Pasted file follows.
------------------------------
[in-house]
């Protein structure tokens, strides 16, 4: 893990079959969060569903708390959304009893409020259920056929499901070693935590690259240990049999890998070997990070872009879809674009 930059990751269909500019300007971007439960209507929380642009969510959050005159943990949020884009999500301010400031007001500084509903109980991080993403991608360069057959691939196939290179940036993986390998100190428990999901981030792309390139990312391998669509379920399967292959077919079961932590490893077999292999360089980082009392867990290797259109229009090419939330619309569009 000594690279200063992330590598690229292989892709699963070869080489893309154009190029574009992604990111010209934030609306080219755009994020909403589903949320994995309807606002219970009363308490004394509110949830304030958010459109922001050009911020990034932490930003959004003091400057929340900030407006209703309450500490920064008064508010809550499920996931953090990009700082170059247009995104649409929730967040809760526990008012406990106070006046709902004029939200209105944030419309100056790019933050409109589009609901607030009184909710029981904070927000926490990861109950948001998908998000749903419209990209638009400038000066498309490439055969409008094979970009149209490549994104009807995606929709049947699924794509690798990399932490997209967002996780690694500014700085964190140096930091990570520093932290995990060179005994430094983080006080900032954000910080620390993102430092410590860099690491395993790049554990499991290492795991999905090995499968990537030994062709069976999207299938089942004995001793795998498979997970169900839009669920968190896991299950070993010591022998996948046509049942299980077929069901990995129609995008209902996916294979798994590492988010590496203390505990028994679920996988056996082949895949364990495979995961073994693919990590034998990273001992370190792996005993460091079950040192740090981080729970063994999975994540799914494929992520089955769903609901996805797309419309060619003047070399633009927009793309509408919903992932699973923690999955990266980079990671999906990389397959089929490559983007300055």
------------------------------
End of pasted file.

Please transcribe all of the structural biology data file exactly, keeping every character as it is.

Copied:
[in-house]
């Protein structure tokens, strides 16, 4: 893990079959969060569903708390959304009893409020259920056929499901070693935590690259240990049999890998070997990070872009879809674009 930059990751269909500019300007971007439960209507929380642009969510959050005159943990949020884009999500301010400031007001500084509903109980991080993403991608360069057959691939196939290179940036993986390998100190428990999901981030792309390139990312391998669509379920399967292959077919079961932590490893077999292999360089980082009392867990290797259109229009090419939330619309569009 000594690279200063992330590598690229292989892709699963070869080489893309154009190029574009992604990111010209934030609306080219755009994020909403589903949320994995309807606002219970009363308490004394509110949830304030958010459109922001050009911020990034932490930003959004003091400057929340900030407006209703309450500490920064008064508010809550499920996931953090990009700082170059247009995104649409929730967040809760526990008012406990106070006046709902004029939200209105944030419309100056790019933050409109589009609901607030009184909710029981904070927000926490990861109950948001998908998000749903419209990209638009400038000066498309490439055969409008094979970009149209490549994104009807995606929709049947699924794509690798990399932490997209967002996780690694500014700085964190140096930091990570520093932290995990060179005994430094983080006080900032954000910080620390993102430092410590860099690491395993790049554990499991290492795991999905090995499968990537030994062709069976999207299938089942004995001793795998498979997970169900839009669920968190896991299950070993010591022998996948046509049942299980077929069901990995129609995008209902996916294979798994590492988010590496203390505990028994679920996988056996082949895949364990495979995961073994693919990590034998990273001992370190792996005993460091079950040192740090981080729970063994999975994540799914494929992520089955769903609901996805797309419309060619003047070399633009927009793309509408919903992932699973923690999955990266980079990671999906990389397959089929490559983007300055």